(Crawfordsville, AR) On almost any given Friday, you're likely to find 16-year-old Taylor Nemenz on the sidelines helping lead cheers for the Marion High School Patriots Football Team.
"It's Friday night lights, it's all your friends get to see you and it's a big deal at school," Taylor said.
When Taylor cheers, there's no hint of what she's been through -- and it's been a lot.
About two years before becoming a member of the high school cheer team, she had a serious health scare at home.
"She actually fell down our stairs and passed out. So we think Abbi (her sister) found her. We had no idea what was going on," Ginger Nemenz said.
As you might imagine, her parents, Ginger and Buddy, and her sister, Abbi, were scared.
"Terrified. I was worried about her hitting her head. I'm a nurse for brain injury and spinal cord injury. So of course the worse case scenario came to mind," Ginger said.
"I didn't want to face up to it. It was scary," Buddy said.
The family knew there was only one place Taylor needed to be, and that was Le Bonheur Children's Hospital in Memphis.
"I knew Le Bonheur was the best place for her to go at her age," Ginger said.
Taylor was carefully tested, but at first no problems were found, and she was eventually allowed to leave the hospital.
However, a few days later, she experienced another episode, this time passing out at school.
"Another student found her in the hallway on the ground and picked her up and carried her into the office," Ginger said.
Taylor was rushed back to Le Bonheur, but her doctors now wanted to see if the fainting and dizziness could be related to her heart.
"This is when they called cardiology to get into the picture," Ginger said.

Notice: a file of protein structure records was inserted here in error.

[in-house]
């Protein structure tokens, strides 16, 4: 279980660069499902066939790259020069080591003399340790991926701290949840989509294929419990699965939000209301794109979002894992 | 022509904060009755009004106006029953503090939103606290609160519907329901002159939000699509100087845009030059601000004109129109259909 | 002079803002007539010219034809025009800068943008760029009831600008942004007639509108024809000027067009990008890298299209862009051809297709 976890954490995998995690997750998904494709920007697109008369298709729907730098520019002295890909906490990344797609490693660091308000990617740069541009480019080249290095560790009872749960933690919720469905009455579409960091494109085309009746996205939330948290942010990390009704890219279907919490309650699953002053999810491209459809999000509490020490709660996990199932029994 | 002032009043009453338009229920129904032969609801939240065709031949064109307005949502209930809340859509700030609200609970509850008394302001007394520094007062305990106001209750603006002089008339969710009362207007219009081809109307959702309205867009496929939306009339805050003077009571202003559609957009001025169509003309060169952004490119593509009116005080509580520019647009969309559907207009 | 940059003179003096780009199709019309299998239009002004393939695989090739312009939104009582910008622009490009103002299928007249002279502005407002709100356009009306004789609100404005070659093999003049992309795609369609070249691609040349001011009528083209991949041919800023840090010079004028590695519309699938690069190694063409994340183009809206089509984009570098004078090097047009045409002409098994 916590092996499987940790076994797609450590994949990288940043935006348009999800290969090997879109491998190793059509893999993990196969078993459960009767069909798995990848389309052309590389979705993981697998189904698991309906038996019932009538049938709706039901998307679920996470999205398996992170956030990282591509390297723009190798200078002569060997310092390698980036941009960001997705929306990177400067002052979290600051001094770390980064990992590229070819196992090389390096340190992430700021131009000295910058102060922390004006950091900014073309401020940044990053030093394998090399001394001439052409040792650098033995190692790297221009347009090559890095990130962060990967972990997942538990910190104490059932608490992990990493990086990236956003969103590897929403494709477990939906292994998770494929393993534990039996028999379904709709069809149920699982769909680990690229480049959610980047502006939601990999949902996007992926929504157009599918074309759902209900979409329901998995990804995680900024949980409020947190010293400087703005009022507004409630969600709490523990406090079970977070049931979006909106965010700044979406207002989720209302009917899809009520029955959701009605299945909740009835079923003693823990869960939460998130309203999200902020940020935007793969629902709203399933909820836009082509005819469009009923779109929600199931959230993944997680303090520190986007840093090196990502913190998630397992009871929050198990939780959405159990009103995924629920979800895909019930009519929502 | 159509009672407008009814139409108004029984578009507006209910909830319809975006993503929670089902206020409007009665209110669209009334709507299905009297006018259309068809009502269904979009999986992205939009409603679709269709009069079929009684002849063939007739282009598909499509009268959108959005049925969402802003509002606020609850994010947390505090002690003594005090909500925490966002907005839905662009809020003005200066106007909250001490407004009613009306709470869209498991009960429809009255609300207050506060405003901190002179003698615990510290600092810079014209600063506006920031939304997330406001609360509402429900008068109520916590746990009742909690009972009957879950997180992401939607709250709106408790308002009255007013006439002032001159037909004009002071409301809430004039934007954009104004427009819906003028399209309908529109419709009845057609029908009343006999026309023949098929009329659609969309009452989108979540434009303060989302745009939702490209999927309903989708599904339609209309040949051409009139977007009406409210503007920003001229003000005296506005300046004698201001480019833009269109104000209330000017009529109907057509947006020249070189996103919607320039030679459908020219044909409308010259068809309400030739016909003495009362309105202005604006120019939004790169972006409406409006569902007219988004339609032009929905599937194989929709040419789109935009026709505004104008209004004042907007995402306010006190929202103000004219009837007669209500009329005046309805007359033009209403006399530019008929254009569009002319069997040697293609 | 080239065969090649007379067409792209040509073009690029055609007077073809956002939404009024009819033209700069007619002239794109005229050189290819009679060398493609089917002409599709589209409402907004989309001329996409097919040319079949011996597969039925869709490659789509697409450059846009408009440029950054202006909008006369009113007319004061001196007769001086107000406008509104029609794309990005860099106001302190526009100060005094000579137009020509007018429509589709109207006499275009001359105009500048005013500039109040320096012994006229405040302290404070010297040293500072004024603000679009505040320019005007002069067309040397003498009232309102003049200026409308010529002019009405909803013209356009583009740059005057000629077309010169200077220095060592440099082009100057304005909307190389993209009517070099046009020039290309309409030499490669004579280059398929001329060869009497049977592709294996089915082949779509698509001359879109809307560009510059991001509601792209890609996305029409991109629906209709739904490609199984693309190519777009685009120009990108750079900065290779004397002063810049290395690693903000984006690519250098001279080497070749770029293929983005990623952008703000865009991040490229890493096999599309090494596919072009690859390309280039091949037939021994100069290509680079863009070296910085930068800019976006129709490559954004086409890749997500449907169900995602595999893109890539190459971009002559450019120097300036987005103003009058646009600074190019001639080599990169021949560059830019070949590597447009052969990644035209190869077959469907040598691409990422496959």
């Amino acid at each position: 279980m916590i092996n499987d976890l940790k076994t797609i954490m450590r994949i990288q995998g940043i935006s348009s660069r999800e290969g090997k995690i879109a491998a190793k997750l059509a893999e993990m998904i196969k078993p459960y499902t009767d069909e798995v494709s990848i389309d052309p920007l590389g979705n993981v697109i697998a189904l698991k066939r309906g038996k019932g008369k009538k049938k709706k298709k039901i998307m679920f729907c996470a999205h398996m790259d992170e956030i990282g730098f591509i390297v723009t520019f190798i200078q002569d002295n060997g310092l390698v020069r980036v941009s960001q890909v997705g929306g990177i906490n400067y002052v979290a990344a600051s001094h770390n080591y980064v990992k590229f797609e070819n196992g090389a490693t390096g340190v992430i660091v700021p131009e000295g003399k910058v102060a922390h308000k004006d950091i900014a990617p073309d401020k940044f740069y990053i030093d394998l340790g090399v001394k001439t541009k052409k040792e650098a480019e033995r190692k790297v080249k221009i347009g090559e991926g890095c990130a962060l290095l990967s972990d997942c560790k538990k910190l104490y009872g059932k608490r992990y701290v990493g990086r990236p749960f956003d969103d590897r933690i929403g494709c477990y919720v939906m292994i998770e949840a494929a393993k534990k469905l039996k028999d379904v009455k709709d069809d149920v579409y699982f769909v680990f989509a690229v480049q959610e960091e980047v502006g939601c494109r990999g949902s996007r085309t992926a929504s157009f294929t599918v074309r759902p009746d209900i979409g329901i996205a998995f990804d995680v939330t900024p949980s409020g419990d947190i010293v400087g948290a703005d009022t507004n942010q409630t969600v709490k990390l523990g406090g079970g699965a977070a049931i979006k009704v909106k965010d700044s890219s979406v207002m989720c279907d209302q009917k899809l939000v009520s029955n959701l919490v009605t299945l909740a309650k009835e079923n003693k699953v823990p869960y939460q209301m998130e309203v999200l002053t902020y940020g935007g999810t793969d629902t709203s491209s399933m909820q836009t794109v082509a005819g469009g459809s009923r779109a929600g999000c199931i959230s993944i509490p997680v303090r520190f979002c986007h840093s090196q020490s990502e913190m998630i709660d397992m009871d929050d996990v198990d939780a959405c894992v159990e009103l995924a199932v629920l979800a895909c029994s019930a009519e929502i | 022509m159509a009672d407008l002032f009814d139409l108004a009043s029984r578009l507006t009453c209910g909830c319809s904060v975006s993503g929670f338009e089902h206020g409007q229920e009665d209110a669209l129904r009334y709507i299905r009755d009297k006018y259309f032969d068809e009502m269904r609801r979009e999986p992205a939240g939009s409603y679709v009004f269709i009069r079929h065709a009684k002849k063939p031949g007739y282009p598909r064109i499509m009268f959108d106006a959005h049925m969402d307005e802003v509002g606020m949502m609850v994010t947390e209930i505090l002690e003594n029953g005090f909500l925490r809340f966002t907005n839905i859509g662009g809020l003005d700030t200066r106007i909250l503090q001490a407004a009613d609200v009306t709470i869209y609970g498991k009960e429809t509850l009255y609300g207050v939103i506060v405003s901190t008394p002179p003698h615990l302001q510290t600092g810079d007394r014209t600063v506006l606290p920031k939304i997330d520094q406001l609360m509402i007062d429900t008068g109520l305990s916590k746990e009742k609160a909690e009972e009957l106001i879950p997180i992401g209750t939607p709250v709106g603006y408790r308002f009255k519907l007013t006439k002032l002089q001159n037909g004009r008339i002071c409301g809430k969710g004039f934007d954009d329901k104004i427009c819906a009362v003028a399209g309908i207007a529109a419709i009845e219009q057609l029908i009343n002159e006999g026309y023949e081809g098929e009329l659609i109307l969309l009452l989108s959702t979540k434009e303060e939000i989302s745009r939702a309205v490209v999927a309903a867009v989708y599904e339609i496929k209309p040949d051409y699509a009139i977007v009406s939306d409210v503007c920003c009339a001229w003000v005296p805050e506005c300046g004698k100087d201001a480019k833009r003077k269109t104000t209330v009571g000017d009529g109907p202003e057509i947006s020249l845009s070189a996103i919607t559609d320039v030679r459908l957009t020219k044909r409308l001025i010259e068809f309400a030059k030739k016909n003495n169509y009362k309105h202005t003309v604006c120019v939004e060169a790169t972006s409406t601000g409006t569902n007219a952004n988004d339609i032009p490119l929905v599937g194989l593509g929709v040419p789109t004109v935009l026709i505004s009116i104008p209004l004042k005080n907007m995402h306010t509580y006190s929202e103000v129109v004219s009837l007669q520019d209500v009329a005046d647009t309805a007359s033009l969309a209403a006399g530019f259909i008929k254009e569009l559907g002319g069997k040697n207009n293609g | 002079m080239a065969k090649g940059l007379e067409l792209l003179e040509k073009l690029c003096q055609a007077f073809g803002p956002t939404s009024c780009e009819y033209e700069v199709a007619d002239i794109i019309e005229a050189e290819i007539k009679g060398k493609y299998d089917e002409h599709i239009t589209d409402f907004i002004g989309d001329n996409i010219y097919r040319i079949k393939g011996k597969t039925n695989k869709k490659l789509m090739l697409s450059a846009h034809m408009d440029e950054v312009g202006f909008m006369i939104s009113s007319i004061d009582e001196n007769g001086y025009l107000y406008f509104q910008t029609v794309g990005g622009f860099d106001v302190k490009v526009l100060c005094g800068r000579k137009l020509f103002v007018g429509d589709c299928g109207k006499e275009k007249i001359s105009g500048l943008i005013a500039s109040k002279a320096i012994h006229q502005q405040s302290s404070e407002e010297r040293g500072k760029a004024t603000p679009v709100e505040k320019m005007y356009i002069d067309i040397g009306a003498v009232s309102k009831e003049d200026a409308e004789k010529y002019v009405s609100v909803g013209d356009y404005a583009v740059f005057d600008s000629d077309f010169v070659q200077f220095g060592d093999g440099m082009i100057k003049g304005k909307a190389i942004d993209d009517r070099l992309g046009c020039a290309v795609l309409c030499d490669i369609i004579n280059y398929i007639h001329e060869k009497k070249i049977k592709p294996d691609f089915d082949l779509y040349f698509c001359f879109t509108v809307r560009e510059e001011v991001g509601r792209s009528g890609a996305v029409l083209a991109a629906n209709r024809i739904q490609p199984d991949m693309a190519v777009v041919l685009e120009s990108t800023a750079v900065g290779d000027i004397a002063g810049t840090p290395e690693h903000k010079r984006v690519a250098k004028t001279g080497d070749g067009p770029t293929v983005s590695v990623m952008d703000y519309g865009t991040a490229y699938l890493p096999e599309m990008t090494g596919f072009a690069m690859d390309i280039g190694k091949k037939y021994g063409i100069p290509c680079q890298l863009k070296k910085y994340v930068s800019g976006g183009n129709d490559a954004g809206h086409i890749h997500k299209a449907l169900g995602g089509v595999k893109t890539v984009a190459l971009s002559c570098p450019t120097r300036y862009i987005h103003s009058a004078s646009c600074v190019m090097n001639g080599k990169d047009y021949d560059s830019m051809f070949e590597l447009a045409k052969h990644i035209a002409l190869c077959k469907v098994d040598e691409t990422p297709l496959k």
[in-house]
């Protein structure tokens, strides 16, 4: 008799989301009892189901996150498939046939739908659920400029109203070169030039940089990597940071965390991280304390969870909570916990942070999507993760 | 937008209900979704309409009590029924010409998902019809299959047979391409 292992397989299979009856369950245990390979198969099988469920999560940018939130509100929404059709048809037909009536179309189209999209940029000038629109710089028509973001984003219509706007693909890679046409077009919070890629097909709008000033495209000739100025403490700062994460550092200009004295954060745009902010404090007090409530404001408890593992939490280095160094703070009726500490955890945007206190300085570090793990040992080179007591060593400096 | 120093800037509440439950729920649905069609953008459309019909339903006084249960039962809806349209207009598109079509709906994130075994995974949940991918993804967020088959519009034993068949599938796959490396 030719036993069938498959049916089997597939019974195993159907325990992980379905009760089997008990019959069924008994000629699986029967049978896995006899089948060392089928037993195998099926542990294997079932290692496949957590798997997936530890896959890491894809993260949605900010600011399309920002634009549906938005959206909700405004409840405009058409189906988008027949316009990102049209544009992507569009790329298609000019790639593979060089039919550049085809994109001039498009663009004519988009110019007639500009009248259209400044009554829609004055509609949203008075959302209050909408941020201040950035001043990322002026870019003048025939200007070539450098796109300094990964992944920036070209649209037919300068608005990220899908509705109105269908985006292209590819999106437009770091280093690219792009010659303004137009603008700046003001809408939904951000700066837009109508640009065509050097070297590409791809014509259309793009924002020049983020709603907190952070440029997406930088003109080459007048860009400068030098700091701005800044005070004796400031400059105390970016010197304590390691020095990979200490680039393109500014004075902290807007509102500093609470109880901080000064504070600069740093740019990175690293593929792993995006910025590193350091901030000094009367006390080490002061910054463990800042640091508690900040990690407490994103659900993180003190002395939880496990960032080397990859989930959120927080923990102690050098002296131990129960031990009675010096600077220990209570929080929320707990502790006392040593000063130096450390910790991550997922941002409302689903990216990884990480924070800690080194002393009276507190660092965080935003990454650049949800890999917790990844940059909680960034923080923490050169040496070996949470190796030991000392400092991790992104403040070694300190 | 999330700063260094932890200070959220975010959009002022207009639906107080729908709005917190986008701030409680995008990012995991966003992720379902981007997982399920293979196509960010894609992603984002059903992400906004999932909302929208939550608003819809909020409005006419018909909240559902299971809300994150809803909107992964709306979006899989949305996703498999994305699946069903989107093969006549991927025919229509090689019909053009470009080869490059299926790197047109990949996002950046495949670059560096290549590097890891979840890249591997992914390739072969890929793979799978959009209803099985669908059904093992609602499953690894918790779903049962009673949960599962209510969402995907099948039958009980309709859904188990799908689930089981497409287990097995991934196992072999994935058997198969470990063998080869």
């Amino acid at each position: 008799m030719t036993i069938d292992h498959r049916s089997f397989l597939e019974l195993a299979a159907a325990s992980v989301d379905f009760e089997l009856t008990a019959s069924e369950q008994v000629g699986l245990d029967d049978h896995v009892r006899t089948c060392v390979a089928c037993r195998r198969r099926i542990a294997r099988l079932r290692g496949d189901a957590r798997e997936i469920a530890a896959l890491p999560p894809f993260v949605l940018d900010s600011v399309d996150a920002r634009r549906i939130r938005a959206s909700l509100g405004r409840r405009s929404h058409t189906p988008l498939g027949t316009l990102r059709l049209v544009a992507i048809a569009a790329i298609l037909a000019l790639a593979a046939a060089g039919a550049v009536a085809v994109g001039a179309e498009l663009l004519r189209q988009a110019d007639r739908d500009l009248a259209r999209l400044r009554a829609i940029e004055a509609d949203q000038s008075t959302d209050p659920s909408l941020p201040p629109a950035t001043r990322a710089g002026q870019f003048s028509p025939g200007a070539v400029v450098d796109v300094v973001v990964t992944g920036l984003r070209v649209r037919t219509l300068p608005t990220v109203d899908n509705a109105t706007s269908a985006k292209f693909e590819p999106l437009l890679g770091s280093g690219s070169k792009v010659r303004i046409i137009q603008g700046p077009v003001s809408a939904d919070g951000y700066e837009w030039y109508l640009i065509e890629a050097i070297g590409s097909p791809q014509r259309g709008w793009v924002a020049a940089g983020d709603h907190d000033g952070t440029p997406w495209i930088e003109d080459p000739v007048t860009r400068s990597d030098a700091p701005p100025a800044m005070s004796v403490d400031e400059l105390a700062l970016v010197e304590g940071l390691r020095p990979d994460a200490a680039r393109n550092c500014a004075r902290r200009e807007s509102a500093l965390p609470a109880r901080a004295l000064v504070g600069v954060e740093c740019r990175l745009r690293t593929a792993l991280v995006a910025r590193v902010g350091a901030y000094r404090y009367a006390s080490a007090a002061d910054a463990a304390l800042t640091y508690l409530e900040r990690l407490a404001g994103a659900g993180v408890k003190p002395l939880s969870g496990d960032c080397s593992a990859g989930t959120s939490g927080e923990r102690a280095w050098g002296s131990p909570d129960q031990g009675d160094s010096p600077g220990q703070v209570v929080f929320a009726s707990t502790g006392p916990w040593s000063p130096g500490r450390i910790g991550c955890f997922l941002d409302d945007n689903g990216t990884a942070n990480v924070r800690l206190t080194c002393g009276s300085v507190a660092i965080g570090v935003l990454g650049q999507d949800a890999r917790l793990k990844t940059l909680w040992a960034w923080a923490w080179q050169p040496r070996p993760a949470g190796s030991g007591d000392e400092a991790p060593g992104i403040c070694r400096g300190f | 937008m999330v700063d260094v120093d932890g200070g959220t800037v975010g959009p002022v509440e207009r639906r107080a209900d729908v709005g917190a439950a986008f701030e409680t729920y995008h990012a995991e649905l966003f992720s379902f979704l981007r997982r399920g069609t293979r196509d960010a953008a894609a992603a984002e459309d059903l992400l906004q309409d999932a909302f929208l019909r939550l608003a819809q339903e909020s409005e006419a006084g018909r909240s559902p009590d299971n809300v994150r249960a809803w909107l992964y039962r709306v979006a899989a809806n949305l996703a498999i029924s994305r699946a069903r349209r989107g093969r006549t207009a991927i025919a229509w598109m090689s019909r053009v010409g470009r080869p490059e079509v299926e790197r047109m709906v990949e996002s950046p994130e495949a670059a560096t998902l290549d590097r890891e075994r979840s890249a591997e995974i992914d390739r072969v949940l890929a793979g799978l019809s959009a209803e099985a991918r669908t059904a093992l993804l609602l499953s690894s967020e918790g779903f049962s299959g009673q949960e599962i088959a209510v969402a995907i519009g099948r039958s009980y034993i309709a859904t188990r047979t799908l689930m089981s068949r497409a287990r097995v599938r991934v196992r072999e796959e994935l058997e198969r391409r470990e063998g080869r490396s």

It was determined she had a very serious condition called Long QT Syndrome, which can be life-threatening.
Dr. Glenn Wetzel is a pediatric cardiologist at Le Bonheur.
"People can pass out, but not by the usual mechanism, but because the heart just stops beating effectively, and die suddenly," Wetzel said.
After medications didn't work, Dr. Wetzel knew surgery might be needed.
It would include a cardio defibrillator and an ICD box implanted into her shoulder, and the surgery worked.
Months later, Taylor was healthy enough to even try out for and make the cheer team, but with a few cheer routine limitations to avoid any heart complications.
"She's like a miracle girl. It's a blessing that they found what was wrong with her and could fix it," Buddy said.
"To be able to make that diagnosis even though it was difficult for the parents and patients, but to give them the right therapy to do well is what we do medicine for," Wetzel said.
These days, Taylor enjoys cheering, surfing the net, painting pictures, and she occasionally even plays guitar with her dad.
"I am happy with where I am and what I want my future to be," Taylor said.
It's a melody of joy heard in the music of Taylor Nemenz, a cheerleader now with a strong heart, and family that says Le Bonheur's large red-and-white-stitched heart above its hospital building offers hope to families with sick children.
"It's a beacon. It's a reminder of just a place that had an answer for us and answer for a very scary situation," Buddy said.